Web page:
Da Nang’s expat community has flourished in the past few years. It used to be that most of the town’s expatriates were either English teachers or employed at one of the local information technology companies. Now, a sizeable influx of retirees are coming here to settle down, too.
Many people have settled in Da Nang because of the beach, which is certainly one of the prettiest in Vietnam. In 2013, Forbes Magazine voted it as one of the world’s six most attractive beaches.
“My favorite activity during the warm months is going to the beach in the late afternoon,” says Californian Mel Potter of his new home. “If you want to get away from the rat race and be near the beach, with a decent nightlife, this is the place for you. You can have the lifestyle you want here, even live like a millionaire if you want.”
Expats here can easily live on their Social Security. Mel rents a two-bedroom house for $300 a month. That includes air conditioning and all utilities—water, cable, internet, electric, everything.
“My monthly budget, for everything, is about $500 to $600,” says Mel. “I eat about half my meals at home and half the time I eat out. If I want to go out for a good American meal, I have several choices. I also like to eat the local foods.”—Wendy Justice
5. Dumaguete, Philippines: A Seriously Affordable Cost of Living
The sea-side town of Dumaguete is home to around 4,500 expats. It’s famed for its energy and vibrance, thanks to seven universities and colleges. You’ll ﬁnd the ﬁrst private U.S. university in Asia here—Silliman University. This in turn houses the best private hospital in town, where for $56 a night you can get a private room, if need be.
And that’s perhaps the biggest draw for expats…a seriously affordable cost of living. You can eat out for less than $5 and rent for under $350 a month.
The province of Negros Oriental, on the island of Negros, is right in the heart of the Philippines. It’s the third-largest island, and you’ll ﬁnd Dumaguete in its southwest corner.This has always been a tropical island; summer highs average around 91 F, and even in winter temperatures rarely fall below 73 F.
It seems as though no matter where you are in the Philippines, the people are always delightful. So when I heard that Dumaguete was called “the City of Gentle People,” I wasn’t at all surprised. From the moment my husband and I stepped off the plane, we were welcomed with smiles.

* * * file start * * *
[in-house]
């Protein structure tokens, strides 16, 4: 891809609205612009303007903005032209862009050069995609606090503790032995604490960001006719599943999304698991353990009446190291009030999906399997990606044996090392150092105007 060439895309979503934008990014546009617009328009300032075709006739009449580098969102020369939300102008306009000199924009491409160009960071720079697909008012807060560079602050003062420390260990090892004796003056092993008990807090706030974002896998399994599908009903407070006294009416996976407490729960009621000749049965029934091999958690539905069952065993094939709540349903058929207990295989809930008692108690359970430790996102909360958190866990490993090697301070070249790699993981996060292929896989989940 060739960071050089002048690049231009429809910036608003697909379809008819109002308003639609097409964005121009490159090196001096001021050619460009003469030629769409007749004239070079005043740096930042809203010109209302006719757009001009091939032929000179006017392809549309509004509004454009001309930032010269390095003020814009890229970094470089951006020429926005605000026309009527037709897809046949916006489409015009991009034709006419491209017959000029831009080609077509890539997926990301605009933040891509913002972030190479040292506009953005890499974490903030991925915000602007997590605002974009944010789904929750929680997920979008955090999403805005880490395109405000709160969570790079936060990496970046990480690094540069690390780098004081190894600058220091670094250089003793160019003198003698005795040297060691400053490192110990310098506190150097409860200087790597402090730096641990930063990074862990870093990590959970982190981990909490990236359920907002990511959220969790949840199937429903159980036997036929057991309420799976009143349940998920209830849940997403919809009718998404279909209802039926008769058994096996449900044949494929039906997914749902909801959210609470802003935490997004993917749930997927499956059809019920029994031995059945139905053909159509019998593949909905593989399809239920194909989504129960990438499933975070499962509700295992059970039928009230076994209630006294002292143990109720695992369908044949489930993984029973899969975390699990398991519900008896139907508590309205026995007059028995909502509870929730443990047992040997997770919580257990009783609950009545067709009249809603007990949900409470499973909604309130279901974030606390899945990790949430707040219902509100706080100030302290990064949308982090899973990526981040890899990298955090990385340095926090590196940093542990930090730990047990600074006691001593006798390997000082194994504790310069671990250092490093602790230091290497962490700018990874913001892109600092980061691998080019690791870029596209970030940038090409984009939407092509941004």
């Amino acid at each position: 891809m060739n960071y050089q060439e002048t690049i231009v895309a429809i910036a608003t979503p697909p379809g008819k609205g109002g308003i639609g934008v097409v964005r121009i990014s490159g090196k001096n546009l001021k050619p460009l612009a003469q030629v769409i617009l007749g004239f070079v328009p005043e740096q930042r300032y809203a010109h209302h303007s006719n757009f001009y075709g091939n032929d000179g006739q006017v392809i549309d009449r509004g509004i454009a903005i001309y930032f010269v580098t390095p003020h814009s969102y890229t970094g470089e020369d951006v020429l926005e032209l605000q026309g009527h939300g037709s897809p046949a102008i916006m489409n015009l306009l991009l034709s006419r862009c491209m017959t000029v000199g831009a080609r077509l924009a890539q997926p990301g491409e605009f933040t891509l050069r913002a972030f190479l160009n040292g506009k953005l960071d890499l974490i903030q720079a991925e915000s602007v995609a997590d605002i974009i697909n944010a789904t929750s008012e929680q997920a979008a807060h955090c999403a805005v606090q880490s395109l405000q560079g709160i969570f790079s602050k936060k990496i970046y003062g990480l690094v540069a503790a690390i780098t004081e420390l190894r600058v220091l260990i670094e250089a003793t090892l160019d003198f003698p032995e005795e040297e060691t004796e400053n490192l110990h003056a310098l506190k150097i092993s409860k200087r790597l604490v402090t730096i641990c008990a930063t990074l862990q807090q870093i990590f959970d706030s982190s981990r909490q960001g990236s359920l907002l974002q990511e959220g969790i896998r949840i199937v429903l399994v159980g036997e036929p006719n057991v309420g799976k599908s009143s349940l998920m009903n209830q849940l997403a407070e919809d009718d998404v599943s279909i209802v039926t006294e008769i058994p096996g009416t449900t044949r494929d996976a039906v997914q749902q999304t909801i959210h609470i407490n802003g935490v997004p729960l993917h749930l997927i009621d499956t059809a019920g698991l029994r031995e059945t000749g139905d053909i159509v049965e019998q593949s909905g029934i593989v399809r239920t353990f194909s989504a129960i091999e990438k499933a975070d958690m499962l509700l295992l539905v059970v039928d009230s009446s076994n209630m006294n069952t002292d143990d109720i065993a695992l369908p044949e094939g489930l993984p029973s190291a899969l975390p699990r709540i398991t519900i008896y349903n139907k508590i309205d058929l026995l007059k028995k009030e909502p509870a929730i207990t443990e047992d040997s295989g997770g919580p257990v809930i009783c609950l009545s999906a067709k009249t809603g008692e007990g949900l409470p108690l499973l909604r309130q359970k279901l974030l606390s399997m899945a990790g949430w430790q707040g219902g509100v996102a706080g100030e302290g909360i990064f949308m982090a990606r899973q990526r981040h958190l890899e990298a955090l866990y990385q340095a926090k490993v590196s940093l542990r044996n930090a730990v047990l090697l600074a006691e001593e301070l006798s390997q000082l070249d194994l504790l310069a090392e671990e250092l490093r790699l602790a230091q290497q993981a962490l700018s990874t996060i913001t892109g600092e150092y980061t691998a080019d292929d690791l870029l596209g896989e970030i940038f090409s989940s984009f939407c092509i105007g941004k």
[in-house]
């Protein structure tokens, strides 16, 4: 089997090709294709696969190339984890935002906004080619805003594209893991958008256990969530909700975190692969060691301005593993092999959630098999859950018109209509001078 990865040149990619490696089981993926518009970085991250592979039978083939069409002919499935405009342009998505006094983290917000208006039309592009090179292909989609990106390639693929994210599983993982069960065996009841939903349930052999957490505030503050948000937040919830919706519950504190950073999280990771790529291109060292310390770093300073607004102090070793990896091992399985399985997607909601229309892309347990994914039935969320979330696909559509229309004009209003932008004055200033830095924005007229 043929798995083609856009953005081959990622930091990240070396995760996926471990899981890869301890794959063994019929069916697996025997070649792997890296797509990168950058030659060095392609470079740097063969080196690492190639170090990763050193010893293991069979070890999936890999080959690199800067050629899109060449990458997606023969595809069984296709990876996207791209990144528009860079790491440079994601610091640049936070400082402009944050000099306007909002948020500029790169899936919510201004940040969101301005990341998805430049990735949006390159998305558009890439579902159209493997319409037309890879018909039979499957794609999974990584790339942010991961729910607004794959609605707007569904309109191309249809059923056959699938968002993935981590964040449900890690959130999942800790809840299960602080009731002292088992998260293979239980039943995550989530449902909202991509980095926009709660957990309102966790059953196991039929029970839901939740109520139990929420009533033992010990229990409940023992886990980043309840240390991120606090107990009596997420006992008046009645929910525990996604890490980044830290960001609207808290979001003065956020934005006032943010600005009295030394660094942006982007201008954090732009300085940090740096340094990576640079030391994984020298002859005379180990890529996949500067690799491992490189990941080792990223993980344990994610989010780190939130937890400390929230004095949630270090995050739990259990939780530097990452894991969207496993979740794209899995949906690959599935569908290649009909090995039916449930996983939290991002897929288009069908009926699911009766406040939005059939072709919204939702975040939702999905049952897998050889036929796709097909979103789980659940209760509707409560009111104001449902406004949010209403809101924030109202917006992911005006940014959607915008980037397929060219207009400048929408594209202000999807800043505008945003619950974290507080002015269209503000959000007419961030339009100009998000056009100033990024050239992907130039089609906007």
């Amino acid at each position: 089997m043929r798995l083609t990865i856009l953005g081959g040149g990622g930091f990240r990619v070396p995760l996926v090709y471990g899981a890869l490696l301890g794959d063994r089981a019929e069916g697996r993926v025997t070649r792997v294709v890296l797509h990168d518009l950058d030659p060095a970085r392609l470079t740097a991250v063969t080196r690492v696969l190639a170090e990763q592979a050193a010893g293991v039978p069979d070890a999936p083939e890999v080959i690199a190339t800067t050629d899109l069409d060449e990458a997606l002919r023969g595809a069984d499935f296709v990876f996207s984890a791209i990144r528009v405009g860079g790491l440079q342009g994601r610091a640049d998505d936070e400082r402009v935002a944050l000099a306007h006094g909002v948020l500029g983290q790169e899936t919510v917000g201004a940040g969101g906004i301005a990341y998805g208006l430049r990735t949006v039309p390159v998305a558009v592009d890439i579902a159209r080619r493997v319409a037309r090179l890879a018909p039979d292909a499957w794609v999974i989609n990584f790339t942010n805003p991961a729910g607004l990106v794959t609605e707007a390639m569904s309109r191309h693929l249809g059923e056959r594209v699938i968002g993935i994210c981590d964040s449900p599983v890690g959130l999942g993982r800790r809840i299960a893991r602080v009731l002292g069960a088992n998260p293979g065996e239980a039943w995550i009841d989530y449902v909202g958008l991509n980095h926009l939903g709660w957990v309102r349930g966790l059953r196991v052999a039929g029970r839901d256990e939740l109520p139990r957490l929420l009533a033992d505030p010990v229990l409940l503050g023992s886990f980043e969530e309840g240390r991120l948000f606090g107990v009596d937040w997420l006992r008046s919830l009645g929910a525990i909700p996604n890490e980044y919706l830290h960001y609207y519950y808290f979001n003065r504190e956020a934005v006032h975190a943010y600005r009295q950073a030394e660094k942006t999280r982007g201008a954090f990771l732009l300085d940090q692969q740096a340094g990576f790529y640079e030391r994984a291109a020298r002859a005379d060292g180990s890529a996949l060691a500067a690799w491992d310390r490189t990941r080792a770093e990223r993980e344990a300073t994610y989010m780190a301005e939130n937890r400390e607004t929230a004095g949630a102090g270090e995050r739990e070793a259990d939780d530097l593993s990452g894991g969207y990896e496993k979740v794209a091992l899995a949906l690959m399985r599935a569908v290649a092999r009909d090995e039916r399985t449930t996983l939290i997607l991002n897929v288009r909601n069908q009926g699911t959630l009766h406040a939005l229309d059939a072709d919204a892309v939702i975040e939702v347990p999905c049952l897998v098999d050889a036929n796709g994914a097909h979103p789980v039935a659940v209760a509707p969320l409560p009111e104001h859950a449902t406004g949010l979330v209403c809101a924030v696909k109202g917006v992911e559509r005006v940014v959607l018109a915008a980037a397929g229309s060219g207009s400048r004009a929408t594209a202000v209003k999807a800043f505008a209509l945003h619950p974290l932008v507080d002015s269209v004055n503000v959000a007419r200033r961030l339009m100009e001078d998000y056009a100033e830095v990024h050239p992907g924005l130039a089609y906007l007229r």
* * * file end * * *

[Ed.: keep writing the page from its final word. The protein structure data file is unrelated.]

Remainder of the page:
The airport is only about 15 minutes from the downtown. There is no need for a car or scooter; it’s an easy town to explore by foot. The real hub of downtown is only about eight blocks long by ﬁve blocks wide, so if you can take the afternoon heat, walking is the best way to see it all. If not, just hail a tricycle, or scooter with a sidecar, to take you around for a nominal fee—you can negotiate, but it never costs more than a few dollars.
At the heart of town is Rizal Boulevard, with its wide, waterfront promenade and beautiful old trees arching toward the ocean. The old, white lampposts light it up at night, perfect for a stroll along the water or to just sit and watch the boats come in. As you saunter down the boulevard, you feel transported to an old colonial town that could be anywhere is Spain, but not typically in the Philippines. It is perfect for a picnic, and that’s what many of the locals and expats do; they just laze about and enjoy life’s simple pleasures. It’s the kind of place where you mosey, you meander, but you don’t hurry. There is just no need.
Many expats meet in the restaurants and bars along the boulevard. It’s the best place to take advantage of the cool ocean breezes. This is where you’ll ﬁnd some of the town’s best restaurants for local and international food.
Life in Dumaguete for an expat can be pretty budget-friendly. You can easily rent a three-bedroom, two-bathroom condo in the heart of town for as little as $100 to $350 a month, although the quality and furnishings may vary. A cleaning lady is $3 to $4 a day, and a gardener for that nice beach house will only be about $4 to $5 a day.
“I wanted to try an early retirement, and the lower cost of living here allows me to enjoy the laidback lifestyle you dream about when you are so busy back home with a career,” says Dave Christopherson who moved to Dumaguete with his family.
Dave’s slower-paced life these days revolves around golfing, snorkeling, spending time with his family, and socializing with both locals and expats from around the world. There is no shortage of crystal-clear water and beautiful beaches nearby, and Dave and his family take full advantage of that.
Dave, his wife April, and their son Davey live in a one-bedroom condo right in the middle of town for $350. He and his family live a very comfortable life on their $1,500-a-month budget. “Some expats do it on less, but I like to golf, travel some, and eat out a lot,” says Dave.-Kirsten Raccuia